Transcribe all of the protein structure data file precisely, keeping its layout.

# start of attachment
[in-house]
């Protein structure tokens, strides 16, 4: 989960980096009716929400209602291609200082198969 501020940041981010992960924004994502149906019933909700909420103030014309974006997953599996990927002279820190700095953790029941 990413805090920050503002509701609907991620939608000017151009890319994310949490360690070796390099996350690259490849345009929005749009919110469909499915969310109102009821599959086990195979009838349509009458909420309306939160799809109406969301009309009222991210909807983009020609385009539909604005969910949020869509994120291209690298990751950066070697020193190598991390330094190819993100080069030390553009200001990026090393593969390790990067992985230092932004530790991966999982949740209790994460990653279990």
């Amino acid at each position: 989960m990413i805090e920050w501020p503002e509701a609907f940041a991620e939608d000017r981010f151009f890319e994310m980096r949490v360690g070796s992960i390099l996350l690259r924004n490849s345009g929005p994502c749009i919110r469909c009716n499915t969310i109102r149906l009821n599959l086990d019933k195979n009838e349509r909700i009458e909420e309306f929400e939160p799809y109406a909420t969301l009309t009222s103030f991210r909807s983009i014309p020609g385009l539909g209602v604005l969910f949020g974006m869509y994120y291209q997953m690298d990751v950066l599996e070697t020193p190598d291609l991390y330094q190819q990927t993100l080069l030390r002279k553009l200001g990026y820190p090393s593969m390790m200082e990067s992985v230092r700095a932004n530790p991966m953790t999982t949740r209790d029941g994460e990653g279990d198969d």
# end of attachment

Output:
[in-house]
């Protein structure tokens, strides 16, 4: 989960980096009716929400209602291609200082198969 501020940041981010992960924004994502149906019933909700909420103030014309974006997953599996990927002279820190700095953790029941 990413805090920050503002509701609907991620939608000017151009890319994310949490360690070796390099996350690259490849345009929005749009919110469909499915969310109102009821599959086990195979009838349509009458909420309306939160799809109406969301009309009222991210909807983009020609385009539909604005969910949020869509994120291209690298990751950066070697020193190598991390330094190819993100080069030390553009200001990026090393593969390790990067992985230092932004530790991966999982949740209790994460990653279990």
């Amino acid at each position: 989960m990413i805090e920050w501020p503002e509701a609907f940041a991620e939608d000017r981010f151009f890319e994310m980096r949490v360690g070796s992960i390099l996350l690259r924004n490849s345009g929005p994502c749009i919110r469909c009716n499915t969310i109102r149906l009821n599959l086990d019933k195979n009838e349509r909700i009458e909420e309306f929400e939160p799809y109406a909420t969301l009309t009222s103030f991210r909807s983009i014309p020609g385009l539909g209602v604005l969910f949020g974006m869509y994120y291209q997953m690298d990751v950066l599996e070697t020193p190598d291609l991390y330094q190819q990927t993100l080069l030390r002279k553009l200001g990026y820190p090393s593969m390790m200082e990067s992985v230092r700095a932004n530790p991966m953790t999982t949740r209790d029941g994460e990653g279990d198969d």